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 In a 2009 case, Ribeiro v Braun Nursery Ltd., a corpor- ation that purchased a life insurance policy on an em- ployee’s life chose not to issue capital dividends on the redemption of the deceased employee’s shares, leaving the employee’s estate with a significant tax liability. The shareholders’ agreement didn’t specify that the deceased’s shares be redeemed using capital dividends; the court thus concluded that the corporation had met its obligations under the shareholders’ agreement.
ponding deduction to the corporation. Even if a business won’t be sold,
when the owner dies and there’s a deemed disposition of shares, the owner may want to ensure the estate can qualify for the capital gains exemption, Campagna says. One recommended solution is to hold the insurance in a holding company or a operating company. IE
client’s ability to claim the capital
gains exemption, but the policy
would also require a transfer from the
corporation to the owner before the
business is sold, which can be signifi-
cantly tax-ineffective, Campagna says.
The transfer would result in a taxable
benefit to the shareholder equal to the
fair market value of the policy, which
may be higher than the policy’s cash value, he says, with no corres- sister company rather than the
   QUIZ: Insurance and the business owner
         Complete it at
                   1 Corporately owned insurance
proceeds must be paid out of the capital dividend account.
explicitly addressed concerning a buy/sell agreement funded with insurance?
A Whether the insurance policy’s proceeds will be used to buy a deceased business partner’s shares
B Whether capital dividends will be issued to buy a deceased business partner’s shares
C Both A and B
D None of the above
Appointment Notice
4 Discussing the details of a buy/sell
agreement with your business-owner client is a good way to:
A Connect with the client’s accountant and lawyer
B Help prevent drafting errors and omissions
C Ensure the terms and objectives of the shareholders’ agreement co-ordinate with the client’s will
D All of the above
E None of the above
5 Key person coverage includes:
A Government- mandated costs, such as a payout to the key person’s family
B Hiring costs to replace the key person, such as a finder’s fee and signing bonus
C Losses associated with tasks performed by the key person
D Both B and C
E All of the above
6The amount of key person coverage varies but is typically
equal to:
A 5–10× compensation
B 4× compensation C 2× compensation D 1× compensation
7 When considering using insurance to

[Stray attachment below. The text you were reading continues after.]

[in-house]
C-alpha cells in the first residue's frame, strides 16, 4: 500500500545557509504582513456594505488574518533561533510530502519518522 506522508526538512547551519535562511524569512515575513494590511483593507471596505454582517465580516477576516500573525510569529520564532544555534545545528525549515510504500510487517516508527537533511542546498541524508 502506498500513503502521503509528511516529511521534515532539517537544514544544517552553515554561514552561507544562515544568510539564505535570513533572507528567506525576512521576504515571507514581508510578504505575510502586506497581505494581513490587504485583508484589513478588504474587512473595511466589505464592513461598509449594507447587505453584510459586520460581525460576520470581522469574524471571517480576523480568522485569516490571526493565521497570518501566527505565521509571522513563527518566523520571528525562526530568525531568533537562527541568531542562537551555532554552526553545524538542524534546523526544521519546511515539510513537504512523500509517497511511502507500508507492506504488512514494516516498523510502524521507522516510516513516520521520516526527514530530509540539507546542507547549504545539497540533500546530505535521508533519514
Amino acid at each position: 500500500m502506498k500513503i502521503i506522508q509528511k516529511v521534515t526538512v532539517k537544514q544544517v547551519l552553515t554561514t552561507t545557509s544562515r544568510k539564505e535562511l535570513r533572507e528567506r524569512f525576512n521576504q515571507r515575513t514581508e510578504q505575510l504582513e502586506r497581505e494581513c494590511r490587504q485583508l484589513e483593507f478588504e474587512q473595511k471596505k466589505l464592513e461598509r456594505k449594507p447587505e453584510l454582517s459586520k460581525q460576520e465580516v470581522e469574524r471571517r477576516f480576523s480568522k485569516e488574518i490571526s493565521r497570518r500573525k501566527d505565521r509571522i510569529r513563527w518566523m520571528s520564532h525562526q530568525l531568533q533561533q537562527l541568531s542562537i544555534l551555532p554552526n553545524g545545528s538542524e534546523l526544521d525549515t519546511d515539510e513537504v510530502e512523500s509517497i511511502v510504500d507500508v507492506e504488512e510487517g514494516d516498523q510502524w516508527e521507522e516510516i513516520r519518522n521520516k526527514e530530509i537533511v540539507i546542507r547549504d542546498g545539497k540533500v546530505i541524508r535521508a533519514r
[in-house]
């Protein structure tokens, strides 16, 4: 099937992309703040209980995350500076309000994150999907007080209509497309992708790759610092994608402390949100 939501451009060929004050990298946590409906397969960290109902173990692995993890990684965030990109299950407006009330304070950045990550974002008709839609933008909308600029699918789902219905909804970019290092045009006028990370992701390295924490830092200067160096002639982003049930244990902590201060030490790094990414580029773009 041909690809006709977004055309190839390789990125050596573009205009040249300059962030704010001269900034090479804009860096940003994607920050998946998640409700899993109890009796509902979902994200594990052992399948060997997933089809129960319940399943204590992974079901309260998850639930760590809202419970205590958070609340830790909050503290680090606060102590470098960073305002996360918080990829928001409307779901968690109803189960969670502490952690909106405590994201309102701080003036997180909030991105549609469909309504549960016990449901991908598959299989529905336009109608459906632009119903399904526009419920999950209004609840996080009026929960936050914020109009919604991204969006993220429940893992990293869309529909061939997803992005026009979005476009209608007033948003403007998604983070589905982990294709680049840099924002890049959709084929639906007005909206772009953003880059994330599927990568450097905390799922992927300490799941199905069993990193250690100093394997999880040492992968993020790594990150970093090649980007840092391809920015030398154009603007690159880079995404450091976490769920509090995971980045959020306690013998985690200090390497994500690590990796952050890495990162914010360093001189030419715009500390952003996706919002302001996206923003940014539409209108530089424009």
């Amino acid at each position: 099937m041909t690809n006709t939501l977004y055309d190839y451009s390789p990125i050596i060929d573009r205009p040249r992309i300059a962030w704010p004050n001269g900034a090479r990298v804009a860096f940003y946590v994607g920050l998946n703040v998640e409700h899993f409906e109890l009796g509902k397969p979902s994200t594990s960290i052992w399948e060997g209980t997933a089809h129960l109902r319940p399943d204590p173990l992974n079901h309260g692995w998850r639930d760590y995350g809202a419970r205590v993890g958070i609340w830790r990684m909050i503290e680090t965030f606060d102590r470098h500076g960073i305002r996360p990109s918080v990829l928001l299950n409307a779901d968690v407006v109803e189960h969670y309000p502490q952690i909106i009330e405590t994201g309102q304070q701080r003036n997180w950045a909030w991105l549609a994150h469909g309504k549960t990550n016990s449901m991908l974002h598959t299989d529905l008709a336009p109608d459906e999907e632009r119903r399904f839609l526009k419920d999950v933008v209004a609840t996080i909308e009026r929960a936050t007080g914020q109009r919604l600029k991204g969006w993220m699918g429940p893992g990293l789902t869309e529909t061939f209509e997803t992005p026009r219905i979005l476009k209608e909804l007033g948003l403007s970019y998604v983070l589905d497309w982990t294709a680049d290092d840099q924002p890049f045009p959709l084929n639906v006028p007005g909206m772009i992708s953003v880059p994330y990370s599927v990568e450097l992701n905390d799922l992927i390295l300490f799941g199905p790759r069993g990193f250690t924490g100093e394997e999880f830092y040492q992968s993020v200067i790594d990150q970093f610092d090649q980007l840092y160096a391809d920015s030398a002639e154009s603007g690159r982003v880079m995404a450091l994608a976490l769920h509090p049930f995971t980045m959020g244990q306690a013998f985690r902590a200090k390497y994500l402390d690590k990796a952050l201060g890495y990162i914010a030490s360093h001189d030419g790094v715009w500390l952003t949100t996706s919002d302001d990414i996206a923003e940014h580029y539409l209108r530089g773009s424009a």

manage passive income levels, an advisor should ask a business owner about:
A Their plans for the corporation’s retained earnings
B The passive income rules
C Whether the corporation’s retained earnings are notional
D None of the above E Both A and C
In addition to
risk management and wealth planning, insurance can be used for tax planning.
True False
9 By buying life insurance with
retained earnings, a business-owner client can avoid tax on passive income at the top marginal rate, as well as clawback of the small- business deduction, which starts at $50,000 of passive income and is clawed back completely at $200,000.
True False
10 A corporation could run afoul
of the tax rules for qualified small-business corporation shares if it owns insurance with a high cash value.
True False
11 An advisor can be perceived as a
problem-solver by:
A Assuming a client requires insurance to address liquidity needs
B Posing questions to clients
C Presenting one type of insurance to clients
D None of the above
Advisors should
2 An important service that
an advisor can perform related to
a buy/sell agreement is confirming that the agreement is signed.
  3Which of the fol- lowing should be
                    Jean-François Chalifoux, Chief Execu- tive Officer of SSQ Insurance has been elected Chair of the Board of Directors of the Canadian Life and Health Insurance Association (CLHIA).
Founded in 1944, SSQ Insurance is now one of the largest insurance compa- nies in Canada, with $13 billion in assets under management.
Jean-François holds a bachelor’s de- gree in actuarial sciences from Laval University, is a Fellow of both the Cana- dian Institute of Actuaries and the Casu- alty Actuarial Society, and is a graduate of the Queen’s Executive Development Pro- gram. Prior to joining SSQ Insurance in 2015, he held several executive roles with major Canadian insurance companies.
The CLHIA is a voluntary association whose member companies account for 99 per cent of Canada’s life and health in- surance business. The industry provides
a wide range of financial security prod- ucts such as life insurance, annuities (in- cluding RRSPs, RRIFs and pensions) and supplementary health insurance to al- most 29 million Canadians. It also holds over $850 billion in assets in Canada and employs more than 156,000 Canadians.
testing their business- owner clients’ corporate structures, shareholders’ agreements and liability funding amounts so that planning isn’t undermined.
True False
refrain from periodically stress-

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